Chuck Hoberman

2013 Visiting Artist

Robot with expanding wheels. Photo: Sarah Southerland, Bianca Homberg, Jason Gao, and Shiyu Wei.
The Foldafab is a portable computer-controlled router. Photo: Will Langford and Sam Calisch.
A transformable tetrahedral kite. Photo: Matthew Arbesfeld, James Coleman, and Nadya Peek.
A microscopic view of a pin joint created from a 2-D laminate process. Photo: Michelle Rosen and Shi Ern Teoh.
Digital rendering of an expanding mechanism. Photo: Zachary Abel, Sarah Eisenstat, Henry Skupniewicz.

With Hoberman, MIT students invent new transformable mechanisms

About the Residency

The aim of the course “Mechanical Invention Through Computation,” co-taught by visiting designer Chuck Hoberman and MIT professors Erik Demaine and Daniela Rus from the Computer Science and Artificial Intelligence Laboratory (CSAIL), was to build upon traditional methods of invention using new computational tools. While bringing together art and computation for mechanical innovation, MIT students in architecture, visual arts, computer science, mathematics, and mechanical engineering had the unique opportunity to learn from this master in the field.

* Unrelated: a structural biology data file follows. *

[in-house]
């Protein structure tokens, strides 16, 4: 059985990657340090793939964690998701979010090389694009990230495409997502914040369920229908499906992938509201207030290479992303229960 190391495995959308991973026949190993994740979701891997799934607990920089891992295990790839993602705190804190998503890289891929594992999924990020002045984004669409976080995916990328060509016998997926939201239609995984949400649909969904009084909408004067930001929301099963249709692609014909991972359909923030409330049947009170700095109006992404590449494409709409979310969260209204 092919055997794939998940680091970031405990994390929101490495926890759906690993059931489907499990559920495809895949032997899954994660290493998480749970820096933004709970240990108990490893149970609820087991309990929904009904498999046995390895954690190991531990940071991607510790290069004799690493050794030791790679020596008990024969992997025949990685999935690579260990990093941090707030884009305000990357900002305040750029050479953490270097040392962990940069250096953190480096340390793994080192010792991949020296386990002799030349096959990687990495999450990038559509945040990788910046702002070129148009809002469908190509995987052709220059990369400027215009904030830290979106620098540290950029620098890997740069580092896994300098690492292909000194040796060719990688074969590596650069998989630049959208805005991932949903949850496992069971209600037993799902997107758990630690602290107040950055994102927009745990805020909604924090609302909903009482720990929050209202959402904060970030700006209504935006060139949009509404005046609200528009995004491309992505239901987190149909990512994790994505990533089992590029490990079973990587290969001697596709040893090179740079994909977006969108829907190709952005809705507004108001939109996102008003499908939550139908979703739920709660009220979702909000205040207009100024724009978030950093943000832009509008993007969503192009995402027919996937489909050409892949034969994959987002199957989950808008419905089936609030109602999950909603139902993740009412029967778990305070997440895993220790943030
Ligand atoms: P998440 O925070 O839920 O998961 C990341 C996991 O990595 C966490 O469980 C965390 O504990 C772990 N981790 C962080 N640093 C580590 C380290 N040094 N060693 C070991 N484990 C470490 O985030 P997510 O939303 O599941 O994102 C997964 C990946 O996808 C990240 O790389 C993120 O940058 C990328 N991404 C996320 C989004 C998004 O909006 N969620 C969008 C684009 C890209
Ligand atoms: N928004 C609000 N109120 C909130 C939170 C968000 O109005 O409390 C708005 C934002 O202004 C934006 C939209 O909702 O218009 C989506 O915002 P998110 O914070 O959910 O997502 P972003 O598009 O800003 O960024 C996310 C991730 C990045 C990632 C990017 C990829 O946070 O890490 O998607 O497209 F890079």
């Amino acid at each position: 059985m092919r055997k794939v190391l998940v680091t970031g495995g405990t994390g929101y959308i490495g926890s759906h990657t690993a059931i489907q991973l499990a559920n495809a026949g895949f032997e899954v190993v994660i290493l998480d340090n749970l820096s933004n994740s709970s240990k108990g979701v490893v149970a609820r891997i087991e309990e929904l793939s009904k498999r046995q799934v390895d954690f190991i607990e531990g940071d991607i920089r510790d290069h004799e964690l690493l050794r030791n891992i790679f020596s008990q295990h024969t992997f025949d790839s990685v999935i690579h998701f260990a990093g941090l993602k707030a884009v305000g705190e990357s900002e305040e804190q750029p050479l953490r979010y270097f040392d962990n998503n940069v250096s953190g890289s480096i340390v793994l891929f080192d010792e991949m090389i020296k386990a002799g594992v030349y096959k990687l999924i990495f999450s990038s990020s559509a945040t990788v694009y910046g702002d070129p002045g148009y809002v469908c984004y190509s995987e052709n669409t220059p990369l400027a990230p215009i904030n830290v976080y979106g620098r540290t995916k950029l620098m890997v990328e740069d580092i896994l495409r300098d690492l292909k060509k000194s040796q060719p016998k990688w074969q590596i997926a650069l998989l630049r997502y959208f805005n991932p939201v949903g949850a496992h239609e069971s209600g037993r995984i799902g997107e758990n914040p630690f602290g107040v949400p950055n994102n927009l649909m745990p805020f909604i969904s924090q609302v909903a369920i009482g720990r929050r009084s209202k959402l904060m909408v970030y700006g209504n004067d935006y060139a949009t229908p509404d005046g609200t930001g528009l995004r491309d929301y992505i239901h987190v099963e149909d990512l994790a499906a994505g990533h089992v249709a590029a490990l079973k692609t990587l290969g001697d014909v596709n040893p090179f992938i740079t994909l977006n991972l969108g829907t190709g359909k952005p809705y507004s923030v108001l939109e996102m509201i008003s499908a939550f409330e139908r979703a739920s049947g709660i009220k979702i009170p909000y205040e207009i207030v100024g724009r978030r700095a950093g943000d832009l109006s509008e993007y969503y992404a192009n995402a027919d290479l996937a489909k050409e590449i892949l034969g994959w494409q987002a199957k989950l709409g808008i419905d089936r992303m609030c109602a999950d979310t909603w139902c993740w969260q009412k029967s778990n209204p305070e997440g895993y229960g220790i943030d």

Presented by the MIT Center for Art, Science & Technology (CAST).


Past Events

Exhibition: Mechanical Invention Through Computation
May 21 – June 20, 2013
Opening Reception May 20, 2013 / 5:00pm
Ray and Maria Stata Center Building 32 (3rd Floor)

The culmination of a hands-on course with Visiting Artist Chuck Hoberman, this exhibition displays exciting kinetic prototypes and designs for objects ranging from transformable tables to clothes.

Class: “Mechanical Invention Through Computation”
Spring 2013

Collaborators at MIT

Daniela Rus, Professor of Electrical Engineering and Computer Science and Director of Computer Science and Artificial Intelligence Laboratory (CSAIL)

Erik Demaine, Professor of Computer Science


A brilliant inventor and artist in the field of folding mechanisms, Chuck Hoberman is best known for the Hoberman sphere, a plastic toy that can expand and contract in a hypnotizing fashion. In the past two decades, his company Hoberman Associates has created such large-scale transforming structures as the Hoberman Arch, which premiered at the 2002 Summer Olympics, and the 3,800-square-foot 120,000-pound unfolding video screen for U2’s 360° tour in 2009–2011.

More at the artist’s website: Chuck Hoberman.